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Seminar | Physics

Colliding and Exploding Stars: How the Not So Heavy Elements are Created

PHY Seminar

Abstract: Stellar explosions and colliding neutron stars are important nucleosynthesis sources. While some of the astrophysical processes responsible for element creation are well understood, others have remained elusive for decades.  Processes creating elements often involve short lived radioactive isotopes that can be produced at accelerator facilities. Studies with these isotopes allow us to constrain the relevant nuclear reaction rates so one can understand in the laboratory how elements are created.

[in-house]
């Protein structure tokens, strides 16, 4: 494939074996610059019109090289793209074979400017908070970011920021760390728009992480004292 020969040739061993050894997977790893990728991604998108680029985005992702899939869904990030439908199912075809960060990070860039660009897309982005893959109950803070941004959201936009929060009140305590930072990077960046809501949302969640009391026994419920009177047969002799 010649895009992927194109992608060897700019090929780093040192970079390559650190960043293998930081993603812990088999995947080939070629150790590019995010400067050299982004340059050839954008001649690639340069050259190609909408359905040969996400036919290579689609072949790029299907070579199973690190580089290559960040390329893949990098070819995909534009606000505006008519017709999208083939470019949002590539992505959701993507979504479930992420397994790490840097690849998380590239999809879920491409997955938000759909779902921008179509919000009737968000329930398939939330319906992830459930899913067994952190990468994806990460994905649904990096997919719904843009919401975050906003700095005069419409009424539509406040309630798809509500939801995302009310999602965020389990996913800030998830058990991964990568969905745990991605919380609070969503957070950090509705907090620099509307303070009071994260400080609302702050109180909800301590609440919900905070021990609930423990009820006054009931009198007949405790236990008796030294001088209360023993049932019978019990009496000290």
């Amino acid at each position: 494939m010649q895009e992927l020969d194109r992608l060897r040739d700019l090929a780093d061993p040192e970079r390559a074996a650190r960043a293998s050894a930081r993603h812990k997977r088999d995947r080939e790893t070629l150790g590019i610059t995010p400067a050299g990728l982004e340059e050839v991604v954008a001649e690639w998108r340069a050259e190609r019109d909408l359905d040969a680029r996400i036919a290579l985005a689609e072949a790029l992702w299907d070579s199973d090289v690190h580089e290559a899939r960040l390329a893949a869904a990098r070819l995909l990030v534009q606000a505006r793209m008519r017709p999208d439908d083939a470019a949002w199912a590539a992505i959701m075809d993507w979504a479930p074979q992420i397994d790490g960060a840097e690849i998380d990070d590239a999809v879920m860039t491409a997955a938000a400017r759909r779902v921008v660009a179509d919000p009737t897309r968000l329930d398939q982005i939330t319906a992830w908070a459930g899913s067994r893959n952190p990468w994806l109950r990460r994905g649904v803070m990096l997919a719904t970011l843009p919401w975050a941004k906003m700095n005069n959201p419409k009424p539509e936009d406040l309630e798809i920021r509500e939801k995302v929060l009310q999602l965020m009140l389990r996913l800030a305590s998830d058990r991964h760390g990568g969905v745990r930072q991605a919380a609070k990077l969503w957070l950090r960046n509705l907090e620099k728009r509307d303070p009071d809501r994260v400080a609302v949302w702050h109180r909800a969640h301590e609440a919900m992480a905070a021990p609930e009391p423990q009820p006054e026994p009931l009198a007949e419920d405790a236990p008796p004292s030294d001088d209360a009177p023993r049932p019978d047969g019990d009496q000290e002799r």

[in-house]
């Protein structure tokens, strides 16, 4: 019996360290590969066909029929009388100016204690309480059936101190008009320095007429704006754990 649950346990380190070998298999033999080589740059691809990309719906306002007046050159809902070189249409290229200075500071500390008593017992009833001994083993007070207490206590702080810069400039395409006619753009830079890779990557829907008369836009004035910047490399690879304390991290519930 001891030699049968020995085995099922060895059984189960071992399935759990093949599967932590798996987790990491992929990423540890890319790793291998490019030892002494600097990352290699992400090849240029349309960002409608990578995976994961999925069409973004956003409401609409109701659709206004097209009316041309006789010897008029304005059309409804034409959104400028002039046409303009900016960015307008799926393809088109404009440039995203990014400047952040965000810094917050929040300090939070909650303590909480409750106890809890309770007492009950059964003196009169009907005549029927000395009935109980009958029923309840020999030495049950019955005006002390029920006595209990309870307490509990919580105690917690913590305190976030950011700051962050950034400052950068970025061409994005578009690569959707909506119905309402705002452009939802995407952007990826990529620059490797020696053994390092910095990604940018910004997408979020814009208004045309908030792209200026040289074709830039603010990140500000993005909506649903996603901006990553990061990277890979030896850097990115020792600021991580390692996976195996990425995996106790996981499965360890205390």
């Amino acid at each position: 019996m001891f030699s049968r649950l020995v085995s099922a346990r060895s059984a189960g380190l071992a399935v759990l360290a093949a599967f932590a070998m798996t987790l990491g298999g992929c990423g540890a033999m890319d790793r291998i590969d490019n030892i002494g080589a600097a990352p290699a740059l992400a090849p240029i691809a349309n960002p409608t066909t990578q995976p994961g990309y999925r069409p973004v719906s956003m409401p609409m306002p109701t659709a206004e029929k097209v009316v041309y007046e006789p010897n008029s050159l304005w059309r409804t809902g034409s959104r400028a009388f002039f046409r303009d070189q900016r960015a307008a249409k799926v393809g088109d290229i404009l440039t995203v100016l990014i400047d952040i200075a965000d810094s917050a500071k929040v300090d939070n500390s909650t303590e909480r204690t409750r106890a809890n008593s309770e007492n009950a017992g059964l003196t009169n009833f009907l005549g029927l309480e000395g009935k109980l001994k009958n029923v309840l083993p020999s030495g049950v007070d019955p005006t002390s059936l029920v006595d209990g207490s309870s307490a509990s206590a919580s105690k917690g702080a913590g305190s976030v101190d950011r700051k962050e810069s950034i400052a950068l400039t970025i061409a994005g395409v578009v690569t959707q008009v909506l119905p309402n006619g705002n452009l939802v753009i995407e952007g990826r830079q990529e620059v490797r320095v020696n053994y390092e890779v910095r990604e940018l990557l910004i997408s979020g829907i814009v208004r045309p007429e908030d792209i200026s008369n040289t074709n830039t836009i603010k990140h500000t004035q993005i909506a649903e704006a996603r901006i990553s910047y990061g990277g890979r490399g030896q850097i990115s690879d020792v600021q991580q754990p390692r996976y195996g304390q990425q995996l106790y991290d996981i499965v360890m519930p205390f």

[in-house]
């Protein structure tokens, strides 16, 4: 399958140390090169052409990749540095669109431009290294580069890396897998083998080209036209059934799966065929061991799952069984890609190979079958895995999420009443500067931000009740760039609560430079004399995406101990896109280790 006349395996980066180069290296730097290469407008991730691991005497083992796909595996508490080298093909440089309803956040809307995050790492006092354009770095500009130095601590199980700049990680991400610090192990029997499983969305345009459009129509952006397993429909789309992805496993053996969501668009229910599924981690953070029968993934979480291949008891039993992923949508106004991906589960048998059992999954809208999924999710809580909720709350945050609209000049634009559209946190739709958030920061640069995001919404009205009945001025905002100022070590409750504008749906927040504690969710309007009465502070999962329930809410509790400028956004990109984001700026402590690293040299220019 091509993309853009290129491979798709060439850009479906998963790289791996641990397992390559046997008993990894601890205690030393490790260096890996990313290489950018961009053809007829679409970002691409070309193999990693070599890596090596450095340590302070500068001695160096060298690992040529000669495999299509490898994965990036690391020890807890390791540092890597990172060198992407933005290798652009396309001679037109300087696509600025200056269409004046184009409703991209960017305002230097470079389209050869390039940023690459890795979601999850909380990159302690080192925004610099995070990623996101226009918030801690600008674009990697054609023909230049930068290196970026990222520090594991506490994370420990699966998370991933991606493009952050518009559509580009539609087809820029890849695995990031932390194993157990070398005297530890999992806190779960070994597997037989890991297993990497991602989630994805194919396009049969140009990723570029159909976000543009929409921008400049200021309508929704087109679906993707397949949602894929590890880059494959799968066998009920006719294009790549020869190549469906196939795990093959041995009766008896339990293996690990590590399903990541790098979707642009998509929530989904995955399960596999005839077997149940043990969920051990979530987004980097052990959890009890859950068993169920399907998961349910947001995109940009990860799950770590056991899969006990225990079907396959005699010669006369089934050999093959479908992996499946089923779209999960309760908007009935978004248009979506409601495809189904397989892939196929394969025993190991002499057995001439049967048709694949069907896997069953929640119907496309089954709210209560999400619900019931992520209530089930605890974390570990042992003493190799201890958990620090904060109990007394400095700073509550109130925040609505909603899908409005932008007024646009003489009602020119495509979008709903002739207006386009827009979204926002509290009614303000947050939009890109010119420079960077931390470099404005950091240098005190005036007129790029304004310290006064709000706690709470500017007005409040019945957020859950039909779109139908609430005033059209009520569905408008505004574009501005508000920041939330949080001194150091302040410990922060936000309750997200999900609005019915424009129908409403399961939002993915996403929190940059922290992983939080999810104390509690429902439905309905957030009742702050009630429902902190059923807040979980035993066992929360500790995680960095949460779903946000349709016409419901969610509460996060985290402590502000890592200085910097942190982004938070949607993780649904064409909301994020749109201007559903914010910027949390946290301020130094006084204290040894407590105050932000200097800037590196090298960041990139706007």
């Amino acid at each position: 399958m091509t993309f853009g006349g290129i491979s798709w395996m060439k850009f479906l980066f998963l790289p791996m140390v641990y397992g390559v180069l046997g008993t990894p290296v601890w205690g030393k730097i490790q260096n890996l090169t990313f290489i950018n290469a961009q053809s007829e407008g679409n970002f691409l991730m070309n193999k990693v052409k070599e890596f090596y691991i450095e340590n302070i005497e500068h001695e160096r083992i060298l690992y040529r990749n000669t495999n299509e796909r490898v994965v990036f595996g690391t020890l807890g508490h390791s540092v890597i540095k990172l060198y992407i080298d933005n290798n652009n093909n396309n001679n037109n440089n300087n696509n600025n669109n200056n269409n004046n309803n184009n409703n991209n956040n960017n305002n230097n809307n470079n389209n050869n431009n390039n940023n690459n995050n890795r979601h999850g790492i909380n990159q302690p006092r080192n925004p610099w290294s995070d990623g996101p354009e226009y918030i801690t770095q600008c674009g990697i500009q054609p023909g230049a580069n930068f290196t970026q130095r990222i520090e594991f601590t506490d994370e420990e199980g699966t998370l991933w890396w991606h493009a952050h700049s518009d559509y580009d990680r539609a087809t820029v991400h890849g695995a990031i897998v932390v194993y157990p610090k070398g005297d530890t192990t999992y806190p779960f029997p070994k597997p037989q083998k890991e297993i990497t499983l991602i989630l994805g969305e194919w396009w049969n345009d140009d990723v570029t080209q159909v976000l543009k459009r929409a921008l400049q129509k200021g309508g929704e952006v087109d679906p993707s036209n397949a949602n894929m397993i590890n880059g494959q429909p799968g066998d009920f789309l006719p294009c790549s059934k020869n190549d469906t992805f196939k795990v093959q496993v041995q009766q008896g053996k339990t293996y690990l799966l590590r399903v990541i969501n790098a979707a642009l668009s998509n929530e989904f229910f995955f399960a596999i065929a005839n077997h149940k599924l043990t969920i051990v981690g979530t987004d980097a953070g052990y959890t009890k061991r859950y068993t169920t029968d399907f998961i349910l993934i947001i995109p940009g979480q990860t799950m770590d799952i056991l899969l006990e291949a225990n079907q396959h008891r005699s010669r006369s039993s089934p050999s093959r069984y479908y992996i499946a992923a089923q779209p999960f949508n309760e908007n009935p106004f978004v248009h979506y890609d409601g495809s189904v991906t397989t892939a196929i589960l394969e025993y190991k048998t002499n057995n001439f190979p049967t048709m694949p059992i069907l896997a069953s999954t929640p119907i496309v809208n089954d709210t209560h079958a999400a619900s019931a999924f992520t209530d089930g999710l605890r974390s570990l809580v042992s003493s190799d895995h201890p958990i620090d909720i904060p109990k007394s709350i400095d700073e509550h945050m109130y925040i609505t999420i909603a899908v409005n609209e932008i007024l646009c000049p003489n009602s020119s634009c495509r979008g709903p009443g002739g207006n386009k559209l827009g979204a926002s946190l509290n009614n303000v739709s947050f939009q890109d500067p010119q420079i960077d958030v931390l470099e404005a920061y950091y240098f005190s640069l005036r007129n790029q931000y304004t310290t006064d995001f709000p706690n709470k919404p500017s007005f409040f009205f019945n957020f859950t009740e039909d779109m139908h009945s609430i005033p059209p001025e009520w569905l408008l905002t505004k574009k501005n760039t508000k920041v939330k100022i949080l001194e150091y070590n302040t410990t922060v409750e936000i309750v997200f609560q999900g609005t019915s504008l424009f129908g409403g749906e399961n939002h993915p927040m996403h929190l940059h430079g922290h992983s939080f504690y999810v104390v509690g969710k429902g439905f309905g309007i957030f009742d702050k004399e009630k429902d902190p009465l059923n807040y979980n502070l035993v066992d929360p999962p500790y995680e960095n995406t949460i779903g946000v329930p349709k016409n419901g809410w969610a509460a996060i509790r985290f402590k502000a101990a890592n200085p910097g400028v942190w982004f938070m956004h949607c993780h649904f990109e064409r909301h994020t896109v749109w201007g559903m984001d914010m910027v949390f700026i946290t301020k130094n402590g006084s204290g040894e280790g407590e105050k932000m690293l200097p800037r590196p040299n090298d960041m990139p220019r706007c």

In this talk, I will focus on the lighter heavy elements of the first r-process peak, between strontium and silver, and will review the important role that nuclear reactions play in understanding stellar explosions. I will discuss recent endeavors to experimentally constraint some of the relevant nuclear reaction rates and will emphasize the role of the newly commissioned SECAR (SEparator for CApture Reactions) recoil separator at the Facility for Rare Isotope Beams (FRIB) as well as new initiatives, and plans for the future.